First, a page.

Meaningful Reflection on Life Challenges

The Taste of the Nembutsu cover image

A message from Rev. David Nakamoto which appears in the book, “The Taste of the Nembutsu,” published in 2016 by the HHMH State Ministers’ Association. The book is a collection of dharma messages by each of the active ministers.

To extend the reach of the dharma within these messages, we will publish one per week on our website.


Meaningful Reflection on Life Challenges

Rev. David Nakamoto

We gather here today in the spirit of Buddhist brotherhood and fellowship — of loving hearts that shall always be guided to be quick to help and sympathize and to be slow to criticize or hurt. Bind us together with ties of conscious unity, so that a fellowship of love and a warm human understanding may readily emerge in our associations with one another, at whatever point of life we may touch. May we be utterly sincere, entirely devoid of selfishness, and wholly open to the warm and compassionate light of Amida Buddha which will guide us unerringly towards the attainment of higher goals.

In deep gratitude and appreciation for the countless blessings we enjoy, we repeat the holy name. Namo Amida Butsu

Good morning and Aloha. Thank you for inviting me here to your beautiful Lahaina Temple for your Autumn O-Higan Service. I am honored to be here.

As you know O-Higan is an ancient practice of Buddhist followers who place emphasis on this period for spiritual and moral benefit. It is a time when the cold season of winter is ending, and the hot season of summer begins, when the hours of daylight and darkness are equal, and the days are seen as delightfully ideal and enjoyable.

The word Higan is a Buddhist term and was originally taken from the Sanskrit term “Paramita” which is translated as “gone to the other shore.” The words “other shore” refer to the “World of Nirvana.” In contrast to this, is the transient world of illusory birth and death.

In Buddhism, the Bodhisattva practice of the Six Paramitas is the means by which one crosses over to the “Other Shore,” crossing over the illusory ocean of birth and death to the other shore of Nirvana.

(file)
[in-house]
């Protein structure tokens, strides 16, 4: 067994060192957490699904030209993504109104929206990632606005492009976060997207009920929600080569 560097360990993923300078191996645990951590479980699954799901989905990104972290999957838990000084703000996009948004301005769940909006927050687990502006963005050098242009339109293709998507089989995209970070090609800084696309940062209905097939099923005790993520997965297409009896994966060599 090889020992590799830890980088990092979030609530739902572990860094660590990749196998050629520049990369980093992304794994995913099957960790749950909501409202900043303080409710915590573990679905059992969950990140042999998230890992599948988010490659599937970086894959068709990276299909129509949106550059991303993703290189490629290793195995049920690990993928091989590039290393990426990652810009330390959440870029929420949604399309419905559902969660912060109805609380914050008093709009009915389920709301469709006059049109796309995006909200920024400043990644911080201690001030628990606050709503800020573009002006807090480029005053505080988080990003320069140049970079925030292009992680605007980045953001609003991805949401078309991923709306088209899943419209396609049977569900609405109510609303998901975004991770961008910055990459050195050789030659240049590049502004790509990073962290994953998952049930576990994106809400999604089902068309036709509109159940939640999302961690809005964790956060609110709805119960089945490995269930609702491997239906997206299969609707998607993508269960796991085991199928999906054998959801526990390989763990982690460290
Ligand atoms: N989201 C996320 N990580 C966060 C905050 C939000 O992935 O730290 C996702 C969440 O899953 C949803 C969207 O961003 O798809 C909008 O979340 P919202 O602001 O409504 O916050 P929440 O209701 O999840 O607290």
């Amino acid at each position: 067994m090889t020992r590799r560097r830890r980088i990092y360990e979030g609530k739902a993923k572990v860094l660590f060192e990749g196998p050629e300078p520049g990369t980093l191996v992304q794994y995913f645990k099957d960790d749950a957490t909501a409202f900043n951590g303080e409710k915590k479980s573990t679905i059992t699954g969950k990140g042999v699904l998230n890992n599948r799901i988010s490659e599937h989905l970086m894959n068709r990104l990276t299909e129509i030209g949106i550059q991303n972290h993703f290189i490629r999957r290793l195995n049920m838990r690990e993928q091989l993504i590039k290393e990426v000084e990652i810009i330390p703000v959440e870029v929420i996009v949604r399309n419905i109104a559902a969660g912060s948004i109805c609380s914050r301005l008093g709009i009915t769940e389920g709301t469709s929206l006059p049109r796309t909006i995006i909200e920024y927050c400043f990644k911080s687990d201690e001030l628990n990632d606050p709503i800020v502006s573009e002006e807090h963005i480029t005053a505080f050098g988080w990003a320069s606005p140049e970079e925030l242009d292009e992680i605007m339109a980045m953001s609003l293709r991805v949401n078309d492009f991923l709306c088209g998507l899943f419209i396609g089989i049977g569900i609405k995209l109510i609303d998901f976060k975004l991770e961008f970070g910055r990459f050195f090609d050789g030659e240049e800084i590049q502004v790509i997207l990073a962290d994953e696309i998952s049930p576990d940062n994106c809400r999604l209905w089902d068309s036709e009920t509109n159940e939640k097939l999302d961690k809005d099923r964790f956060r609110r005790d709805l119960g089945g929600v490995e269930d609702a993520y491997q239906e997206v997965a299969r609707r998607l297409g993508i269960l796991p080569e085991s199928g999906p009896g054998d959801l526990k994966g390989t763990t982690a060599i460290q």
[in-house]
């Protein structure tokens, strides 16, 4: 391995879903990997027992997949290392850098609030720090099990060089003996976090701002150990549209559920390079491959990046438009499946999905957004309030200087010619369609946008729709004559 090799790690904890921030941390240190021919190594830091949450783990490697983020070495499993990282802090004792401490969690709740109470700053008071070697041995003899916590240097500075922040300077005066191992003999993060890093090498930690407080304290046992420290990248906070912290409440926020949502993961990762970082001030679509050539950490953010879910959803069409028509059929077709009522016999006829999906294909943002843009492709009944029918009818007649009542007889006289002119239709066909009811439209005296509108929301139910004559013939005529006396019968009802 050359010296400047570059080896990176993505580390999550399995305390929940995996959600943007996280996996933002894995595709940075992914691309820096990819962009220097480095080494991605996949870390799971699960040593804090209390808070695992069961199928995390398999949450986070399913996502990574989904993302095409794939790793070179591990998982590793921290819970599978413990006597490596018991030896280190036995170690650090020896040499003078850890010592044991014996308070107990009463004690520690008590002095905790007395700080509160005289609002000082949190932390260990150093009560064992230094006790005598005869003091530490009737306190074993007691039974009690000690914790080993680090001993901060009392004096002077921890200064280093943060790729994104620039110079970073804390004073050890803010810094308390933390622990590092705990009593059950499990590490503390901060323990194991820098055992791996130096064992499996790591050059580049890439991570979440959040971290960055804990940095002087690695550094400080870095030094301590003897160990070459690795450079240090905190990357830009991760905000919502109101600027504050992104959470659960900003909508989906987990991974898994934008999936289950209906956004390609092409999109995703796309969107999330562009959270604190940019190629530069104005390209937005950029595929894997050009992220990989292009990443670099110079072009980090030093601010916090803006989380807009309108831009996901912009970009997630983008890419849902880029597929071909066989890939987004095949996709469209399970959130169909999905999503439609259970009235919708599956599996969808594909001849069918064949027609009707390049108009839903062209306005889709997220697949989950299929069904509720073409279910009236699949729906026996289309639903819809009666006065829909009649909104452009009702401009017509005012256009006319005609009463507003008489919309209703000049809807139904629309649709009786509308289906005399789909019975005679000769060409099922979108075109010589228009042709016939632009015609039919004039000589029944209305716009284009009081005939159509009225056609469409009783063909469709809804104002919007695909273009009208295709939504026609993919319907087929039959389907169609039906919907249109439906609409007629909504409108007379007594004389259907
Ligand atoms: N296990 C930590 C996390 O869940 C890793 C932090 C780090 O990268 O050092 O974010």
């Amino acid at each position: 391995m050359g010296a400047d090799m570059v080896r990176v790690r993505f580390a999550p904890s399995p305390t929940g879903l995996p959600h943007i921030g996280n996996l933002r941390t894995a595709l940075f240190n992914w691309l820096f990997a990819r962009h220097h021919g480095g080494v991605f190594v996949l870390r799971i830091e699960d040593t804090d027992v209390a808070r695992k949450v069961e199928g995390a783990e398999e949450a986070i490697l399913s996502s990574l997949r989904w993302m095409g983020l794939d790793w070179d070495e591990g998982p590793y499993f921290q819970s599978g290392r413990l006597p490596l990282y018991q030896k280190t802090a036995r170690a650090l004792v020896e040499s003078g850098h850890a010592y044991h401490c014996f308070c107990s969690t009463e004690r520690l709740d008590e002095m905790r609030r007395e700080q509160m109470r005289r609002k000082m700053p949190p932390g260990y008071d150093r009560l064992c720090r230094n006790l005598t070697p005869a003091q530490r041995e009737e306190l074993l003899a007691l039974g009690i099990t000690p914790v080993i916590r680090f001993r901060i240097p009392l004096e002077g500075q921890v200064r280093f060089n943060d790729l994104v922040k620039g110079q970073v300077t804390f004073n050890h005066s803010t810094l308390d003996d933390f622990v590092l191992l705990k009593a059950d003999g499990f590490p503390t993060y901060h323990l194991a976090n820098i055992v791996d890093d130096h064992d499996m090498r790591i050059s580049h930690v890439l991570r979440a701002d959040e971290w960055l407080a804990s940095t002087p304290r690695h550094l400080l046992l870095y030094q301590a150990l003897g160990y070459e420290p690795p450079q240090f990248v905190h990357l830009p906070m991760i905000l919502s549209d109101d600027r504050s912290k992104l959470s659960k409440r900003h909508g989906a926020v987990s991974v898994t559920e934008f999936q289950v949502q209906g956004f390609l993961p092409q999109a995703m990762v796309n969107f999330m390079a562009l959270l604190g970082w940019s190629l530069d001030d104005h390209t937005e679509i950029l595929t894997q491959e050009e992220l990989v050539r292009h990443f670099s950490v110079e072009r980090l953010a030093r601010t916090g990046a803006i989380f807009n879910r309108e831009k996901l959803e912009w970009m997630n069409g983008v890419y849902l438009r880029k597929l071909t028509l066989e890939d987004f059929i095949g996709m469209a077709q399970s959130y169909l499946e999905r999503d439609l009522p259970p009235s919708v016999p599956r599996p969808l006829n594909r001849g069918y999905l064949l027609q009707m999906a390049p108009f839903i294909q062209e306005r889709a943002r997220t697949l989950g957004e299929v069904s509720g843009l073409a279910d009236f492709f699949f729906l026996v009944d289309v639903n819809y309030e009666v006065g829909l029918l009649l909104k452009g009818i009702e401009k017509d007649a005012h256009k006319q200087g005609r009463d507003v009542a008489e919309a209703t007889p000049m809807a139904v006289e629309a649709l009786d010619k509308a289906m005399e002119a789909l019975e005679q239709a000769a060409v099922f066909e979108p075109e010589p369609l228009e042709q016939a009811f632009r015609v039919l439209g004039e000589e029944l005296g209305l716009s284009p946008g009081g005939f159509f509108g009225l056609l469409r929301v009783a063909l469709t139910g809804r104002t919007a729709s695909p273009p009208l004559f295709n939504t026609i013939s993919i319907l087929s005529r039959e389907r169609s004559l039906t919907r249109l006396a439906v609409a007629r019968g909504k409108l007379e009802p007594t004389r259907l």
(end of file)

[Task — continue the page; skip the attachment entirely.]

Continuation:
In our Jodo Shinshu practice, it is in the realization of Amida’s Compassionate Vow that there arises within our hearts a natural expression of gratitude for salvation that is assured.

I am sure you have heard this explanation of O-Higan many times before, and so I do not want to take too much time on it. For us, it may be a good time for the emphasis on reflection.

A reflective thought for me, brings us to this past September 11th which was the anniversary of the tragic event that took the lives of so many innocent people in New York City. All temples throughout the State were requested to ring their temple bell. I rang the temple bell that morning last week at the same time of the first attack of the World Trade Center which was at 8:46 am. Some Ewa Hongwanji members present also participated by each ringing the temple bell as a symbol of their honoring the victims who lost their lives. We held a short service where I shared some reflective thoughts on this horrendous tragedy that has rocked the world and has set in motion continued violent actions in Iraq.

Monshu Koshin Ohtani shared a message at the 13th World Buddhist Women’s Conference held three weeks ago in Honolulu. He stated that looking at today’s world situation, we can see that there are many problems which negate the dignity of life such as terrorism, disputes, poverty, oppression of human rights, and the destruction of the environment. All these problems are deeply related to our own attitude by which we have extended limitlessly without giving any heed to the existence of other lives.

As shown in the basic Buddhist Teaching of dependent causation, all life on the earth is interconnected and lives in mutual respect of each other. The Primal Vow of Amida Tathagatha which calls out to “the sentient beings of the ten quarters” is directed equally and without discrimination toward all living things. In living in the aspiration of Amida Tathagatha, we not only come to notice our own limitation and ignorance as a human being but also are able to live hand in hand with one another as fellow practicers. No matter how difficult our situation may be, we must firmly accept Shinran Shonin’s wish of “May there be peace in the world, and may the Buddha’s teaching spread,” and make every effort to build a world in which all the lives, regardless of race or country, can fully live with joy and to the utmost.

I share these profound words of the Monshu as they relate powerfully to the events such as the 9-11 attack. Shinran in the Collected Works of Shinran says, “In the final analysis it would be splendid if all people say the Nembutsu, not with thoughts of just yourselves, but for the sake of the country and for the sake of the people of the country.”

The 9-11 attack and its destructive result bring to bear upon us and upon people throughout the world the notion of suffering. This suffering, however, can bring the opportunity for learning, and growing can arise.

Rev. Ken Tanaka gave the keynote address at the 13th World Buddhist Women Conference where he presented a metaphor of a person struggling alone in the ocean who is exhausted dealing with suffering and yet continues to rely on himself in dealing with his struggles. For him, being lost and not knowing which way to go, his thoughts might be on drowning in this deep ocean. When he is absolutely clear that he is unable to deal with the struggle himself, he lets go. With this he just floats as he no longer struggles. He now sees the ocean as a friend rather than an enemy. Amida Buddha who represents the ocean has been there all along. Amida accepts me just as I am– a realization with which there is another stage, one of gratitude. Gratitude for this realization: Amida has been there all along.